The Knud Lonberg-Holm Archive from the Marc Dessauce Collection; Courtesy Ubu Gallery, New York

 

Knud Lonberg-Holm. 'Sweet's Display Exposition des Techniques Américianes de l'Habitation et de l'Ubranisme (Biblioteque SS)' Paris, Grand Palais, June 14-July 21, 1946

 

Knud Lonberg-Holm
Sweet’s Display
Exposition des Techniques Américianes de l’Habitation et de l’Ubranisme
(Biblioteque SS)
Paris, Grand Palais, June 14-July 21, 1946
Vintage gelatin silver print
7 1/8 x 7 1/8 inches (18.1 x 18.1 cm)
The Knud Lonberg-Holm Archive from the Marc Dessauce Collection; Courtesy Ubu Gallery, New York

 

A diagram from Development Index

 

A diagram from Development Index illustrating the interrelations of cultural and social factors, which Lonberg-Holm and Larson considered necessary to the practice of design. The index was a screening system intended to manage incoming and outgoing streams of data.

Larson and Knud Lonberg-Holm later collaborated on the idea of a “Development Index” – a systems-thinking approach and research tool that studied the interaction of human activity, environmental relations, and communications with the idea to improve the built environment. It was an attempt to manage information flow and, in a pre-Internet sort of way, provide relevant data through a centralized system, using what was then state-of-the-art media such as microfilm, microfiche, and electronics.

 

Wendingen "Skyscraper as a solution of the Housing Problem" No. 3, 1923

 

Wendingen
“Skyscraper as a solution of the Housing Problem”
No. 3, 1923
Paperbound volume
12 7/8 x 13 inches (32.7 x 33 cm)
The Knud Lonberg-Holm Archive from the Marc Dessauce Collection; Courtesy Ubu Gallery, New York

 

'Shelter' Cover design by Knud Lonberg-Holm April 1938

 

Shelter
Cover design by Knud Lonberg-Holm
April 1938
Magazine cover
11 x 9 inches (27.9 x 22.9 cm)
The Knud Lonberg-Holm Archive from the Marc Dessauce Collection; Courtesy Ubu Gallery, New York

 

'Shelter now' Cover design by Knud Lonberg-Holm Vol. 2, No. 4, May 1932

 

Shelter now
Cover design by Knud Lonberg-Holm
Vol. 2, No. 4, May 1932
Magazine cover
12 x 9 inches (30.5 x 22.9 cm)
The Knud Lonberg-Holm Archive from the Marc Dessauce Collection; Courtesy Ubu Gallery, New York

 

The cover of a catalog for 'Multi-Measure Metal Enclosures'

 

Knud Lonberg-Holm with Latislav Sutnar
Multi-Measure (MM) Metal Enclosures
c. 1942-1944
Cover of catalog
11 x 8 1/2 inches (27.9 x 21.6 cm)
The Knud Lonberg-Holm Archive from the Marc Dessauce Collection; Courtesy Ubu Gallery, New York

 

The cover of a catalog for Multi-Measure Metal Enclosures, Inc., designed with Ladislav Sutnar between 1942 and 1944. Lonberg-Holm collaborated with architect C. Theodore Larson at F.W. Dodge Corporation’s Sweet’s Catalog division to develop a systematic approach to organizing the information needed by the building industry. When graphic designer Ladislav Sutnar later joined him, they radically altered the way business information was streamlined, designed, and packaged, becoming pioneers of “information design” along the way.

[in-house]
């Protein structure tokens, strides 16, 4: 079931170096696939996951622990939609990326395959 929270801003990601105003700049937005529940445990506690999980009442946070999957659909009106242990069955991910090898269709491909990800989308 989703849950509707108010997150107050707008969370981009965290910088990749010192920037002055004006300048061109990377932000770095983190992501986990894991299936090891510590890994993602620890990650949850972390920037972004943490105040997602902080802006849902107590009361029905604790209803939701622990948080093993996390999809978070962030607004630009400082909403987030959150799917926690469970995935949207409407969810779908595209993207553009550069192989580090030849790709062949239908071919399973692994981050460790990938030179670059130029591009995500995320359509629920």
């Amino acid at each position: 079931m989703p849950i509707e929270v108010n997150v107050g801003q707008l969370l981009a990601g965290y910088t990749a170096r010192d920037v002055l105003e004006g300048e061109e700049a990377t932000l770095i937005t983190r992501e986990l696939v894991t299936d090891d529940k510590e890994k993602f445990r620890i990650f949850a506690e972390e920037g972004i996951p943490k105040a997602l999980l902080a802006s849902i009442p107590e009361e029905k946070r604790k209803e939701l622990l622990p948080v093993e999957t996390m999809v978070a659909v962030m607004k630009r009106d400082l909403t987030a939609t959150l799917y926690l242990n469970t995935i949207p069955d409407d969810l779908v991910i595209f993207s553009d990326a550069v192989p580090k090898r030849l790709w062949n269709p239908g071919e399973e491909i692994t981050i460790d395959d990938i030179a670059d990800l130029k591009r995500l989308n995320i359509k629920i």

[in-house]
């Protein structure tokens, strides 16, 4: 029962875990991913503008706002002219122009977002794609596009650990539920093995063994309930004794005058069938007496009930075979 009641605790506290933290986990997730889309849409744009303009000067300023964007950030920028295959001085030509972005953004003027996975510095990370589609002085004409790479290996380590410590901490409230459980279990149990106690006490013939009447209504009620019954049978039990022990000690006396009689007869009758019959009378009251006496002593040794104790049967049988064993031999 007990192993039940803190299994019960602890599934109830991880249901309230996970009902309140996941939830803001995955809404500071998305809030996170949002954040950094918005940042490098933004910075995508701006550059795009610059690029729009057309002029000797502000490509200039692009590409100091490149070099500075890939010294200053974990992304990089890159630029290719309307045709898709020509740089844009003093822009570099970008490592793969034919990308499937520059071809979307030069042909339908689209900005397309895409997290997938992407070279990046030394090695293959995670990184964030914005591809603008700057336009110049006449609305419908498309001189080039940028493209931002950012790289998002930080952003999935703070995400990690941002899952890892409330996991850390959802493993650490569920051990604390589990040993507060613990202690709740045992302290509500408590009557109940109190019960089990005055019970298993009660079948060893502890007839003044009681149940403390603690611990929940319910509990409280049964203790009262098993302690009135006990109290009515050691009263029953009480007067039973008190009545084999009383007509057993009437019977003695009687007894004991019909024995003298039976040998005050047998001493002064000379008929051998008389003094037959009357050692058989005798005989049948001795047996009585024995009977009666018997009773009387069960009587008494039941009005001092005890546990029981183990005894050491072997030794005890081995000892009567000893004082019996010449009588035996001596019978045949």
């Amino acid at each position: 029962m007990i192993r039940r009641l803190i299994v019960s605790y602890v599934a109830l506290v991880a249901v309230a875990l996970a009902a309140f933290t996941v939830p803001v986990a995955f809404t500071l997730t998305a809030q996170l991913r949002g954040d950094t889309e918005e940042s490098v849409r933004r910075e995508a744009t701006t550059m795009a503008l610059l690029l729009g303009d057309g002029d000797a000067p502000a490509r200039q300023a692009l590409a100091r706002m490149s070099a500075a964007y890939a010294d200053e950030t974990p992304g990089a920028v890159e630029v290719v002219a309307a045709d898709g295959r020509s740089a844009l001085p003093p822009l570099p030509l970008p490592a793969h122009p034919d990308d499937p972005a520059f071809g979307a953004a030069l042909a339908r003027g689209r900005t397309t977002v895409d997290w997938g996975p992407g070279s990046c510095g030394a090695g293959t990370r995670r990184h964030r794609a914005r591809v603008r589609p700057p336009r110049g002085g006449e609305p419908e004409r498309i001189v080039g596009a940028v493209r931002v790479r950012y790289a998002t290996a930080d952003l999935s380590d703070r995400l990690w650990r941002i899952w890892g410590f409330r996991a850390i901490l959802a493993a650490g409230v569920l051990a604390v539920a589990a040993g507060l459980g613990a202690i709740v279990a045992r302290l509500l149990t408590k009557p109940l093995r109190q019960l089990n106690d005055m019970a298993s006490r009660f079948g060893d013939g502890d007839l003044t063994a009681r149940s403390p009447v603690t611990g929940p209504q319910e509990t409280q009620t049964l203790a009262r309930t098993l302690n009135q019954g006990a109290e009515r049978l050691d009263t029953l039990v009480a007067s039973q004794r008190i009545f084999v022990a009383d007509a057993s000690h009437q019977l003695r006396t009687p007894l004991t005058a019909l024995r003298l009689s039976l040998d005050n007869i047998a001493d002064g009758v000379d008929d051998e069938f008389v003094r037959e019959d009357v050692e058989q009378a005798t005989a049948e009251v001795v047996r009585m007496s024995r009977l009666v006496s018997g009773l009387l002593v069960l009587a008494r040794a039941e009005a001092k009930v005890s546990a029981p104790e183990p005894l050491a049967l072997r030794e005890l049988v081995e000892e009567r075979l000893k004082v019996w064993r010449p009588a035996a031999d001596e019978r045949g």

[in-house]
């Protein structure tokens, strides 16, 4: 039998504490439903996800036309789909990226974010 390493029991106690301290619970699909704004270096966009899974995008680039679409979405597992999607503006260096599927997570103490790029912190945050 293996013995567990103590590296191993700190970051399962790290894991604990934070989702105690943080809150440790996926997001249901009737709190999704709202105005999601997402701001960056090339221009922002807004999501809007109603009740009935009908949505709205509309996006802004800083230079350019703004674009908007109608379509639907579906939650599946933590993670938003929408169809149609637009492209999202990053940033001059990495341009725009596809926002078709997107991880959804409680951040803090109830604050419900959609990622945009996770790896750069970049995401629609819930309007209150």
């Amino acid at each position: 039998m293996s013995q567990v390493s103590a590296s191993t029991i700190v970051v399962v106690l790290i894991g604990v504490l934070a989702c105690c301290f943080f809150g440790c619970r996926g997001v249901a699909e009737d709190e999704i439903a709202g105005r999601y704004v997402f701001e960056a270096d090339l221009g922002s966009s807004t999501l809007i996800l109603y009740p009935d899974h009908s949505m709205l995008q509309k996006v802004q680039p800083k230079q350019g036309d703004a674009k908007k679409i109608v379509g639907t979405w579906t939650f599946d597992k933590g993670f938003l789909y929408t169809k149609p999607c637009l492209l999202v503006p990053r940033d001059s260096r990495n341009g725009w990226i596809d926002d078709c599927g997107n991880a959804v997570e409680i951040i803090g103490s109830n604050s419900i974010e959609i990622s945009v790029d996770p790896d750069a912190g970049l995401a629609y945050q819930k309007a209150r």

i10 "America, Reflections" (by Knud Lonberg-Holm) No. 15, October 20, 1928

 

i10
“America, Reflections” (by Knud Lonberg-Holm)
No. 15, October 20, 1928
Paperbound volume
11 3/4 x 8 1/4 inches (29.8 x 21 cm)
The Knud Lonberg-Holm Archive from the Marc Dessauce Collection; Courtesy Ubu Gallery, New York

 

Lonberg-Holm’s 1928 essay on America for i10 – focused on the country’s obsession with time and efficiency – shows that the fields of communications, the car industry, elevators, railways, and the movie industry were more important to him. He wrote: “Time-study is a profession. And a highly paid profession. What the [Saint] Peters church was for the European Renaissance, Henry Ford’s assembly line is for America of today. The most perfect expression for a civilization whose god is efficiency. Detroit is the Mecca of this civilization. And the pilgrims come from all over the world to meditate before this always-moving line.”

 

Knud Lonberg-Holm. 'Photograph of "Modern Architecture" at Fifth Avenue' c. 1923-1924

 

Knud Lonberg-Holm
Photograph of “Modern Architecture” at Fifth Avenue
c. 1923-1924
Vintage gelatin silver print
4 1/2 x 2 3/4 inches (11.4 x 7 cm)
The Knud Lonberg-Holm Archive from the Marc Dessauce Collection; Courtesy Ubu Gallery, New York

 

Knud Lonberg-Holm. 'Automobile Plant Detroit' 1931

 

Knud Lonberg-Holm
Automobile Plant
Detroit, 1931
Vintage gelatin silver print
5 1/4 x 4 1/4 inches (13.3 x 10.8 cm)
Titled on verso
The Knud Lonberg-Holm Archive from the Marc Dessauce Collection; Courtesy Ubu Gallery, New York

 

Knud Lonberg-Holm. 'Photograph of Longberg-Holm' c. 1923-1924

 

Knud Lonberg-Holm
Photograph of Longberg-Holm
c. 1923-1924
Vintage gelatin silver print
4 1/2 x 2 3/4 inches (11.4 x 7 cm)
The Knud Lonberg-Holm Archive from the Marc Dessauce Collection; Courtesy Ubu Gallery, New York

 

Knud Lonberg-Holm. '48th Street/St. Nicholas Church scaffolding' c. 1923-1924